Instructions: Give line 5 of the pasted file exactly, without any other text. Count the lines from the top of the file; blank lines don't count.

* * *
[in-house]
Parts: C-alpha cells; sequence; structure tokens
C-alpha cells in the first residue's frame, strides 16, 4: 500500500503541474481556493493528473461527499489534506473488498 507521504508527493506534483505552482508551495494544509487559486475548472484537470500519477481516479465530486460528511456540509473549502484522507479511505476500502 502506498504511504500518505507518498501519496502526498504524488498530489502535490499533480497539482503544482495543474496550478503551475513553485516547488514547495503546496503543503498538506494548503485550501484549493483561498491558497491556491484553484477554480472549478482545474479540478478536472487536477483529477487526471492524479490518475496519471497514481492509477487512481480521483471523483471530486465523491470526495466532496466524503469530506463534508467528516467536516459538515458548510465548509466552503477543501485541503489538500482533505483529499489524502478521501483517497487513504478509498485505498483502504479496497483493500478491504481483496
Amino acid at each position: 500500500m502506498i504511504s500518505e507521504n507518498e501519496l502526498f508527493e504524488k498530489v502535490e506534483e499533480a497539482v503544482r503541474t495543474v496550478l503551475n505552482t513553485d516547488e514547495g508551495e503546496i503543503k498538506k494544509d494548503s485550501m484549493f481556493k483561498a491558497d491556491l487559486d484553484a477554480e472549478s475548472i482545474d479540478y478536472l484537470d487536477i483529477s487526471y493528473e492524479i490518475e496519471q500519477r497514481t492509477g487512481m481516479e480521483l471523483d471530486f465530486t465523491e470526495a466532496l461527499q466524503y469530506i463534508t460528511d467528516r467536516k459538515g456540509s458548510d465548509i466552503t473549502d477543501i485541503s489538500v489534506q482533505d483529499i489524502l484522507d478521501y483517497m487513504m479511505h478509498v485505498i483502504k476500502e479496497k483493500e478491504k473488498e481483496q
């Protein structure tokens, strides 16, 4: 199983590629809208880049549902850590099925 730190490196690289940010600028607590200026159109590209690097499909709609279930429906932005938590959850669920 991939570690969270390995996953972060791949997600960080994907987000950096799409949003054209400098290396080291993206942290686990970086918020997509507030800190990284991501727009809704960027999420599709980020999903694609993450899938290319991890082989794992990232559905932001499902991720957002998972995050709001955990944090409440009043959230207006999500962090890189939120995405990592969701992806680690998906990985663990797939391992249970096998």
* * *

């Protein structure tokens, strides 16, 4: 199983590629809208880049549902850590099925 730190490196690289940010600028607590200026159109590209690097499909709609279930429906932005938590959850669920 991939570690969270390995996953972060791949997600960080994907987000950096799409949003054209400098290396080291993206942290686990970086918020997509507030800190990284991501727009809704960027999420599709980020999903694609993450899938290319991890082989794992990232559905932001499902991720957002998972995050709001955990944090409440009043959230207006999500962090890189939120995405990592969701992806680690998906990985663990797939391992249970096998």